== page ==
It lives!

Glad to see that this old institution still has a place in Atlasia today
9  General Discussion / Constitution and Law / Re: Worst SCOTUS cases on: April 08, 2013, 07:43:51 am
The Slaughterhouse Cases

Literally reduced the Privilege or Immunities Clause of the 14th Amendment to be nothing more than a smudge upon the Constitution. It ignored both the plain textual meaning, and the intent clearly expressed as the language was discussed by Congress. It gave necessity to bring back substantive due process to incorporate the Bill of Rights, which is somewhat contrived when this gives something of a straightforward option. Only now is it beginning to have new live breathed into it, though there was also an attempt by Hugo Black in the 40s.

It is without question one of the worst decisions still in force.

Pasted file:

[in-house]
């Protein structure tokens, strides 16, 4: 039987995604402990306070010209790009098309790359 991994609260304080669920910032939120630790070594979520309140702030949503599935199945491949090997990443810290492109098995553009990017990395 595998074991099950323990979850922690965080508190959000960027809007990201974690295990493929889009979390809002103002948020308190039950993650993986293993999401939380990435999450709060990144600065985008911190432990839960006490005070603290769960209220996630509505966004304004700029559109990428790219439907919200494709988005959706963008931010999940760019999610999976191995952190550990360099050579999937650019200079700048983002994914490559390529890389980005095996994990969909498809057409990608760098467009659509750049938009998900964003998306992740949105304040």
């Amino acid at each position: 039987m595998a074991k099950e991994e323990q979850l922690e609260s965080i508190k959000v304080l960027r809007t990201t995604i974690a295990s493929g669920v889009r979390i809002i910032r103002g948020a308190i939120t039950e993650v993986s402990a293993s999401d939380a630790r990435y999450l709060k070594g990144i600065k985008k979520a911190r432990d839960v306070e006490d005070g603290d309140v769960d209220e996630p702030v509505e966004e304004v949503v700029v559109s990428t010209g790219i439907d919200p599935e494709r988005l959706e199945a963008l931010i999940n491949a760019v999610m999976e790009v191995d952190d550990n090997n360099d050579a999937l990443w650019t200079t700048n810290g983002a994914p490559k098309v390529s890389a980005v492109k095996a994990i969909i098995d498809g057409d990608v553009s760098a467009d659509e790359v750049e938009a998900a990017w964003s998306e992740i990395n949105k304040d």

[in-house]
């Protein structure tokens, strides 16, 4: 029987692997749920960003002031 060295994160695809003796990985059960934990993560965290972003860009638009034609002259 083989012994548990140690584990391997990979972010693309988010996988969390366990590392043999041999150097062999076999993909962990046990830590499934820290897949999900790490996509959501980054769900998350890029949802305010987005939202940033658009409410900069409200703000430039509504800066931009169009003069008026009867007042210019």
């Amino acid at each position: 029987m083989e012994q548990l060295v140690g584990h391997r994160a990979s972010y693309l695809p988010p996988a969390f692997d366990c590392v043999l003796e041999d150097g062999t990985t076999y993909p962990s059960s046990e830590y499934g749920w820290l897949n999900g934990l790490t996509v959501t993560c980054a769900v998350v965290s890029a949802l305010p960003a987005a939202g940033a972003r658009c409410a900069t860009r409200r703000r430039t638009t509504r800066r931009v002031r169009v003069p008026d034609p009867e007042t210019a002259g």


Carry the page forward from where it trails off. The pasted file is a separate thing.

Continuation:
10  Other Elections - Analysis and Discussion / International Elections / Re: Police Commisioner Elections : November 2012 on: November 17, 2012, 06:43:19 pm
Whilst trawling Surrey sites for statistics, came across this interesting tidbit about turnout.

Elmbridge Borough Council
Overall turnout = 15.05%
Postal votes      = 46.12%
Polling station =  9.73%

Epsom and Ewell Borough Council
Overall turnout = 14.51%
Postal votes      = 48.36%
Polling station =  9.98%

Guildford Borough Council
Overall turnout = 18.22%
Postal votes      = 46.87%
Polling station =  10%

Mole Valley District Council
Overall turnout = 19.76%
Postal votes      = 47.18%
Polling station = 13.43%

Reigate and Banstead Borough Council
Overall turnout = 14.75%
Postal votes      = 45.03%
Polling station =  8.48%

Runnymede Borough Council
Overall turnout = 12.27%
Postal votes      = 49.12%
Polling station =  7.65%

Spelthorne Borough Council
Overall turnout = 13.10%
Postal votes      = 47.82%
Polling station =  8.39%

Surrey Heath Borough Council
Overall turnout = 14.25%
Postal votes      = 46.88%
Polling station =  9.6%

Tandridge District Council
Overall turnout = 15.57%
Postal votes      = 47.56%
Polling station = 10.14%

Woking Borough Council
Overall turnout = 16.56%
Postal votes      = 45.78%
Polling station = 10.05%

Waverley Borough Council